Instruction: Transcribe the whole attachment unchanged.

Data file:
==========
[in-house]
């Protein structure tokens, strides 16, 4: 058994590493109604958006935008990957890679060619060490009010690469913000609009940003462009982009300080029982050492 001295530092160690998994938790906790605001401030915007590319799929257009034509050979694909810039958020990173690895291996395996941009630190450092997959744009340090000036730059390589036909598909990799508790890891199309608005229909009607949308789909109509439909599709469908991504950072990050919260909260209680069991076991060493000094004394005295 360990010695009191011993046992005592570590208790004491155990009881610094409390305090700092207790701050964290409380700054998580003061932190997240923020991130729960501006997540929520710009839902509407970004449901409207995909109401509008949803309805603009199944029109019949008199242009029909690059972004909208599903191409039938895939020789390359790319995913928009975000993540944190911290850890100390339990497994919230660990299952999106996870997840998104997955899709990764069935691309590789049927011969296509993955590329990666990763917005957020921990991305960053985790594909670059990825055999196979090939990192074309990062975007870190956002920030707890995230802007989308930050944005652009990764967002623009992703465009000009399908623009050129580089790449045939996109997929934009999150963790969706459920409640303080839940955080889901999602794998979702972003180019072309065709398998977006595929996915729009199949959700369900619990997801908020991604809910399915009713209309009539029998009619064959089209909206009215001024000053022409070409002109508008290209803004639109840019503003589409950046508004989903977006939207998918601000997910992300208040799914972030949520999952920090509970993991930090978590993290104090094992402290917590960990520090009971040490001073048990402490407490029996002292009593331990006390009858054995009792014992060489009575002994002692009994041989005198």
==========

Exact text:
[in-house]
């Protein structure tokens, strides 16, 4: 058994590493109604958006935008990957890679060619060490009010690469913000609009940003462009982009300080029982050492 001295530092160690998994938790906790605001401030915007590319799929257009034509050979694909810039958020990173690895291996395996941009630190450092997959744009340090000036730059390589036909598909990799508790890891199309608005229909009607949308789909109509439909599709469908991504950072990050919260909260209680069991076991060493000094004394005295 360990010695009191011993046992005592570590208790004491155990009881610094409390305090700092207790701050964290409380700054998580003061932190997240923020991130729960501006997540929520710009839902509407970004449901409207995909109401509008949803309805603009199944029109019949008199242009029909690059972004909208599903191409039938895939020789390359790319995913928009975000993540944190911290850890100390339990497994919230660990299952999106996870997840998104997955899709990764069935691309590789049927011969296509993955590329990666990763917005957020921990991305960053985790594909670059990825055999196979090939990192074309990062975007870190956002920030707890995230802007989308930050944005652009990764967002623009992703465009000009399908623009050129580089790449045939996109997929934009999150963790969706459920409640303080839940955080889901999602794998979702972003180019072309065709398998977006595929996915729009199949959700369900619990997801908020991604809910399915009713209309009539029998009619064959089209909206009215001024000053022409070409002109508008290209803004639109840019503003589409950046508004989903977006939207998918601000997910992300208040799914972030949520999952920090509970993991930090978590993290104090094992402290917590960990520090009971040490001073048990402490407490029996002292009593331990006390009858054995009792014992060489009575002994002692009994041989005198």